You can’t just sit down and teach kids “number sense”. Certain mental math tricks can be taught and practiced, but the way to achieve real numeracy involves lots of experience playing with numbers, with manipulatives, with measurements, etc. (Ok, I said I wasn’t going to talk about curricula, but I will say that from what I’ve seen of Singapore Math, it seems to do very well at guiding kids toward the development of good number sense.)
“Mastery” is also a slippery concept. I’ve seen kids “master” skills and then promptly forget them. I’ve seen kids who can easily do a page of long division quickly and without errors, who 6 months later will have no clue how to do long division… This is part of the reason why schools often utilize spiral curricula. Because if you have gifted kids, it’s easy to think “master one skill and then move on to the next” is the only sensible way to approach mathematics education. But most kids need more repetition than that, and many kids don’t fully “get” something the first time, even if they appear to have “mastered” it. Steve is right that a spiral curriculum can lead to a lax attitude of “it’s ok if they don’t master this now, because they’ll see it again later” that goes on ad infinitum, and the kid never masters anything. This is clearly no good. But the solution isn’t necessarily to take away the spiraling for those who need it, IMO. The solution is to have limits — for example, it’s ok if they don’t completely “get” long multiplication when it’s previewed in 3rd grade, or even when it’s introduced more formally in 4th, but they have to get it when it’s reviewed in 5th, or they shouldn’t move on. It needs to be clear where in the spiral one is, and whether this is a preview, or core instruction, or a last chance review, and make sure that kids really “get it” before moving past that “last chance”.
Dave is advocating and providing samples of “non-routine” problems. These often considered the domain of math contests, and to be reserved for only the most gifted math students. In my opinion (and I know Dave agrees), this type of problem solving is important for math students of all levels of ability for many reasons.
First, it provides a fabulous way of helping students to appreciate the uses of the procedures and skills they have learned or are learning (or in some cases, motivates a procedure yet to be learned). It provides a great way for teachers to re-assess students’ continued mastery of multiple skills, to see which need further review or clarification. This addresses that slippery slope of mastery. Invariably, some previously “mastered” skills are shown to be weak, and must be re-visited. In this way, we avoid just “checking off” topics, and make sure that students can recognize when a particular method or procedure is called for, and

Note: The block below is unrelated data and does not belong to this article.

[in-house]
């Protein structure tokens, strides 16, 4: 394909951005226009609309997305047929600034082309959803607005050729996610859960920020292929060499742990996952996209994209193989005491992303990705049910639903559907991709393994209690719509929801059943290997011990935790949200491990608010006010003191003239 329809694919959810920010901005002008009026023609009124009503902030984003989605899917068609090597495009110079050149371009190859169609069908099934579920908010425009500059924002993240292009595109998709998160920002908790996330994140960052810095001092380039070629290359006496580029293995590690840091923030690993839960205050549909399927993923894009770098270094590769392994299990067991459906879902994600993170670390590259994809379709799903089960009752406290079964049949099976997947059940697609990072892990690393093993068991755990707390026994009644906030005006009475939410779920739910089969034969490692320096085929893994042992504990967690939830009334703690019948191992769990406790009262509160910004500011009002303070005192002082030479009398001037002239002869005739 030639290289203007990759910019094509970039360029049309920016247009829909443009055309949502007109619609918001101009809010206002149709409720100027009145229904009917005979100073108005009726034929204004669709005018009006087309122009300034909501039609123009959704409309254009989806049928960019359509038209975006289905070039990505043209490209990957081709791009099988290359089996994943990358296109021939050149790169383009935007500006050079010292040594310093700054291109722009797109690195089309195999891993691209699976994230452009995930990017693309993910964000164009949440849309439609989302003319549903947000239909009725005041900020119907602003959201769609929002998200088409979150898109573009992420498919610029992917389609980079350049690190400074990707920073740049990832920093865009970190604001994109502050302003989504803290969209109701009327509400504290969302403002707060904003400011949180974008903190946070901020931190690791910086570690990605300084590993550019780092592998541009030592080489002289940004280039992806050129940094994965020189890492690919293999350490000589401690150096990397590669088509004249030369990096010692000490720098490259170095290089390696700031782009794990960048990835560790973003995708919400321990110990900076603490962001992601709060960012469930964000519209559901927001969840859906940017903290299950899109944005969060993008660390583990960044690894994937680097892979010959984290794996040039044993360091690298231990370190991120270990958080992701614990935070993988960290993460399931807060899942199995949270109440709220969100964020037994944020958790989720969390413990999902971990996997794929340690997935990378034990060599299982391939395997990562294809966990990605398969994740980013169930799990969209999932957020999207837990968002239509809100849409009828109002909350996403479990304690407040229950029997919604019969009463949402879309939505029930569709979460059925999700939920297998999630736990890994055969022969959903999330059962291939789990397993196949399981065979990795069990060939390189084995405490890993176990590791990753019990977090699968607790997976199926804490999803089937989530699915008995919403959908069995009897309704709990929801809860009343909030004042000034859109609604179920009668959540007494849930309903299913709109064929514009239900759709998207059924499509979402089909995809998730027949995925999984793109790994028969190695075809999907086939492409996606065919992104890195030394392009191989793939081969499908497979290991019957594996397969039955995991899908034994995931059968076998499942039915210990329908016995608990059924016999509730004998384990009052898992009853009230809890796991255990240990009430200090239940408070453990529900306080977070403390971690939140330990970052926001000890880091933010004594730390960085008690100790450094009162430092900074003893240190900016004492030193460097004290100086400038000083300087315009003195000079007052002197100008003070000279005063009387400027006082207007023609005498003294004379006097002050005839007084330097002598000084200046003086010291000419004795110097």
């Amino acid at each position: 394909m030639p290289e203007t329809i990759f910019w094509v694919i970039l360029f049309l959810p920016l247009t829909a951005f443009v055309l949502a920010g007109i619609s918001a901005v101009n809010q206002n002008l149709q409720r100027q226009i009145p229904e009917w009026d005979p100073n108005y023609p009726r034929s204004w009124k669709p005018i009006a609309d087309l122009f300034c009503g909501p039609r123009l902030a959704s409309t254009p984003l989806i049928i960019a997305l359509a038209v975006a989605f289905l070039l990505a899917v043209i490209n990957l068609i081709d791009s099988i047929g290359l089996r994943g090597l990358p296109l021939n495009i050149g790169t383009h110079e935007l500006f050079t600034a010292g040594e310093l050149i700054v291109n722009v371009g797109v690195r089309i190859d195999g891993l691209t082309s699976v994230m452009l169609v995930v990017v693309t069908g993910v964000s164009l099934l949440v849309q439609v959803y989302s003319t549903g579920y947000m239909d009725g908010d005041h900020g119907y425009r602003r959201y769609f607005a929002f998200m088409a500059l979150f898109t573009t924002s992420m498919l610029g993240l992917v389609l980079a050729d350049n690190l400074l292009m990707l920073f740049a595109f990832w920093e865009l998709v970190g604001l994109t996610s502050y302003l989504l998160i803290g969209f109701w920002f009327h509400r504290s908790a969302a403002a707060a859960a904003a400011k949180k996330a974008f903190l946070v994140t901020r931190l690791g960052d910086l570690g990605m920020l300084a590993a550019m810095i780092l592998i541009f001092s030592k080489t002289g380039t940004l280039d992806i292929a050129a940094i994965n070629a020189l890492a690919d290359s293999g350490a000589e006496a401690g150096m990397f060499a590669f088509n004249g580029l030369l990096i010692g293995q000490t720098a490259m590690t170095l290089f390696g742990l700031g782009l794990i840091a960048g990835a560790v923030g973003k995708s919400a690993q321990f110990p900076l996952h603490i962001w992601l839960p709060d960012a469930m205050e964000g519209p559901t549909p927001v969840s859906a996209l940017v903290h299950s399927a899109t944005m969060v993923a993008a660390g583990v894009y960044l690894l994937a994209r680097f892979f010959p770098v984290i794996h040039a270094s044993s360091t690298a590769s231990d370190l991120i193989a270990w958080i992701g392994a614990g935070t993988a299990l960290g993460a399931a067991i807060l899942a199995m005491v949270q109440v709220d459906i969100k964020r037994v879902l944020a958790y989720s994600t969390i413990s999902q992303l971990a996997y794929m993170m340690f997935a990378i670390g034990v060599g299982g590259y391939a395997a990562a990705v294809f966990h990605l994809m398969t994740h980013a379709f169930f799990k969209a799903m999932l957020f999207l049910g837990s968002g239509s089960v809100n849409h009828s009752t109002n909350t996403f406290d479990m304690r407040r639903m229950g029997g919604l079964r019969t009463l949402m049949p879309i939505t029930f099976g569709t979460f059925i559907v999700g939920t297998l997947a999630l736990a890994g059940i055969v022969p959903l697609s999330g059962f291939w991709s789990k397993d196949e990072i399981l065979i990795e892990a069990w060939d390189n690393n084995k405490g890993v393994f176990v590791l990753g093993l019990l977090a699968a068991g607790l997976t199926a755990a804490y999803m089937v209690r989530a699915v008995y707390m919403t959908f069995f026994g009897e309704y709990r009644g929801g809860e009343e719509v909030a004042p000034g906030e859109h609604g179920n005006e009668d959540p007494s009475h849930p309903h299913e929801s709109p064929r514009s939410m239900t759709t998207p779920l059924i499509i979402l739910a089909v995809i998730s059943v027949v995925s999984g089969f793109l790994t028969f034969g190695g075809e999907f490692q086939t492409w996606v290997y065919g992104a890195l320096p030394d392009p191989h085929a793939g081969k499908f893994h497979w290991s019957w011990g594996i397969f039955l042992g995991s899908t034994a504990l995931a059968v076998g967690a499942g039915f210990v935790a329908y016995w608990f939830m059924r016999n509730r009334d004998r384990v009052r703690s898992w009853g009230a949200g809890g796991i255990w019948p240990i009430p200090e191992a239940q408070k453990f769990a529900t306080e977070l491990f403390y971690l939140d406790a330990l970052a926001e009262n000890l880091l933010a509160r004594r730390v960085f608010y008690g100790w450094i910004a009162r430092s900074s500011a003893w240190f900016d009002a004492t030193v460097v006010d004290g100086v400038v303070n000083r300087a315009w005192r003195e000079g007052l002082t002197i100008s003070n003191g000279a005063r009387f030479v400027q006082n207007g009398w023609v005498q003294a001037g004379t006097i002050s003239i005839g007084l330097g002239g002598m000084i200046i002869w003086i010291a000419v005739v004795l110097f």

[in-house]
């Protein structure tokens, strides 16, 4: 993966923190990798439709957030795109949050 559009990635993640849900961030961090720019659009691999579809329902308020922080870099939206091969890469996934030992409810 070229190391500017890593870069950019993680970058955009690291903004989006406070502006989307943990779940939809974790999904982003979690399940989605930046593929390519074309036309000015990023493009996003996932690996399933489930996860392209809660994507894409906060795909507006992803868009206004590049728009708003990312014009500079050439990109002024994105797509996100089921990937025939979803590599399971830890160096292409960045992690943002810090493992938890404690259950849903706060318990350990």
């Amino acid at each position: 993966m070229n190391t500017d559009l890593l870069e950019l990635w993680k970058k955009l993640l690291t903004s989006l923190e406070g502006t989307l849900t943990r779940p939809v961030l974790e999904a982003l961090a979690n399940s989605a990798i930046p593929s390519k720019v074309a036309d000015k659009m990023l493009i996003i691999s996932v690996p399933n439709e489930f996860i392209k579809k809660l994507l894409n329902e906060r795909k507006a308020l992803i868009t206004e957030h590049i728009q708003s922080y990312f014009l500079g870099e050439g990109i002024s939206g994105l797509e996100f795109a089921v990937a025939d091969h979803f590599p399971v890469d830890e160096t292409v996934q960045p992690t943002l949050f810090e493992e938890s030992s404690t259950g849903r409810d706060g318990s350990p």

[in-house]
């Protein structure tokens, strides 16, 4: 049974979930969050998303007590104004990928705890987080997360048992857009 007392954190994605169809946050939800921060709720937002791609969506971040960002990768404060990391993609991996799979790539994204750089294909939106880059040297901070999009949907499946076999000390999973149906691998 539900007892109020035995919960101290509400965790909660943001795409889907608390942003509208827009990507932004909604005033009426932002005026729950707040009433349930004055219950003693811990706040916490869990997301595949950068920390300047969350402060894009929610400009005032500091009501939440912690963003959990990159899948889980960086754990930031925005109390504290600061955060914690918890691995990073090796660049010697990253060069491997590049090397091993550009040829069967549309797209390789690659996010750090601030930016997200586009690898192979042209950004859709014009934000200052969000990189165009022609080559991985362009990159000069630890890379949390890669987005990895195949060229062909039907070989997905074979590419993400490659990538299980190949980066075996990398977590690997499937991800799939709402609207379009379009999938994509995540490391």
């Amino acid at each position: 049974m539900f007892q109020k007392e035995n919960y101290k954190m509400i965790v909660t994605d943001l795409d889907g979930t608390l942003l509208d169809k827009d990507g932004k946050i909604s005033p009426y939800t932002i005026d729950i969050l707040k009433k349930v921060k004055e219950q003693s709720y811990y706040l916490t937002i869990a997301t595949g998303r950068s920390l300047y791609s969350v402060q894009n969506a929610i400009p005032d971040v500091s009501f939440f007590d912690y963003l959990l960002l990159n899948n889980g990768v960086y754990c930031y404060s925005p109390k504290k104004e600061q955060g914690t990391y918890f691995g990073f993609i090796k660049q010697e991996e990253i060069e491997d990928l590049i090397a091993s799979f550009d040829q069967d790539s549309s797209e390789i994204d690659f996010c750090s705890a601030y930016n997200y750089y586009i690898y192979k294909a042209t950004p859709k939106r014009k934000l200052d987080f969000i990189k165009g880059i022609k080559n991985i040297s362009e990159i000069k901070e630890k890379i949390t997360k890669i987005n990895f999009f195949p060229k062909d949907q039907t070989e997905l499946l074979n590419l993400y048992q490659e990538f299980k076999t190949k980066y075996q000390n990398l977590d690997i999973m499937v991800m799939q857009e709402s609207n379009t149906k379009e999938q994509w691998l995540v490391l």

remember how to use it long after the first time that they supposedly “mastered” it.
Second, this is the kind of thing that “real mathematicians” do! If one of the goals of K-12 math education is to prime future mathematicians, this is a valuable opportunity to do so. A “mathematician” does not sit down and solve 25 ratio and percent word problems, knowing exactly which skills are required to perform the computations. Instead, she investigates “puzzles”, looks for interesting patterns makes new discoveries, generalizes results. For students who might have the inclination to pursue mathematics further at some point, this kind of experience early on may spark their interest, and excite and motivate them.
Third, it develops self esteem and confidence. This may seem surprising, since the problems are very hard for most students. But the students that I work with know that the problems I bring them are meant to be hard. That they aren’t meant to be able to solve them all on their first try. That they may need help. But, when they do solve one correctly on their own, they are so very proud of themselves, and rightly so. A student gains so much more self-esteem and confidence from struggling and succeeding at something hard than they do from breezing through something easy. (Not to say that the rest of the math curriculum is easy, of course, but there is a persistent fallacy that I’ve seen many times, that the way to develop self-esteem in kids is to make sure to give them lots of easy work that they can effortlessly succeed at.)
Fourth, it builds transferrable problem solving skills. Math class is not the only place where people will have to solve difficult problems, problems where the best approach isn’t obvious at first glance. Practice in solving problems like this transfers to many different areas of the curriculum, and to “real life” as well.
Personally, I’d love to see what Dave would come up with as a Math Curriculum. However, I don’t think it’s so easy to just write a great curriculum and have the world beat a path to your door. There are huge corporations with a lot invested in selling math curricula, that he’d be competing with.